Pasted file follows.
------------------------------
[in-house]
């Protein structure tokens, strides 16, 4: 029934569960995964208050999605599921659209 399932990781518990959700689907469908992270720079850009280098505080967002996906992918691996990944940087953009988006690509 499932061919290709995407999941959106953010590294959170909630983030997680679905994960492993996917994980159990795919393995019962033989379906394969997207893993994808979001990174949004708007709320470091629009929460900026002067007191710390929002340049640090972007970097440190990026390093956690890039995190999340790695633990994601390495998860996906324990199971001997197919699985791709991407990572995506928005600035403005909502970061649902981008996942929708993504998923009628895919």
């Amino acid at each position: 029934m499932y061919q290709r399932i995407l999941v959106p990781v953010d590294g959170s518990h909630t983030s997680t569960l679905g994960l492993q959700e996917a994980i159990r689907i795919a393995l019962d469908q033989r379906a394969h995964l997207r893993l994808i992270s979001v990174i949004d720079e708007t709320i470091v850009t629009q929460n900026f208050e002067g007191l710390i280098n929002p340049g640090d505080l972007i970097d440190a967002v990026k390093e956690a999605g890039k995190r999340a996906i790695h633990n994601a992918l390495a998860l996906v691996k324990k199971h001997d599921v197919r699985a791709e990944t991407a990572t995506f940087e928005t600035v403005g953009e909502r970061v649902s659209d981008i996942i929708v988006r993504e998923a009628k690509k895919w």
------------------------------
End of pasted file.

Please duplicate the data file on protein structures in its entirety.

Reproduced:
[in-house]
């Protein structure tokens, strides 16, 4: 029934569960995964208050999605599921659209 399932990781518990959700689907469908992270720079850009280098505080967002996906992918691996990944940087953009988006690509 499932061919290709995407999941959106953010590294959170909630983030997680679905994960492993996917994980159990795919393995019962033989379906394969997207893993994808979001990174949004708007709320470091629009929460900026002067007191710390929002340049640090972007970097440190990026390093956690890039995190999340790695633990994601390495998860996906324990199971001997197919699985791709991407990572995506928005600035403005909502970061649902981008996942929708993504998923009628895919």
């Amino acid at each position: 029934m499932y061919q290709r399932i995407l999941v959106p990781v953010d590294g959170s518990h909630t983030s997680t569960l679905g994960l492993q959700e996917a994980i159990r689907i795919a393995l019962d469908q033989r379906a394969h995964l997207r893993l994808i992270s979001v990174i949004d720079e708007t709320i470091v850009t629009q929460n900026f208050e002067g007191l710390i280098n929002p340049g640090d505080l972007i970097d440190a967002v990026k390093e956690a999605g890039k995190r999340a996906i790695h633990n994601a992918l390495a998860l996906v691996k324990k199971h001997d599921v197919r699985a791709e990944t991407a990572t995506f940087e928005t600035v403005g953009e909502r970061v649902s659209d981008i996942i929708v988006r993504e998923a009628k690509k895919w």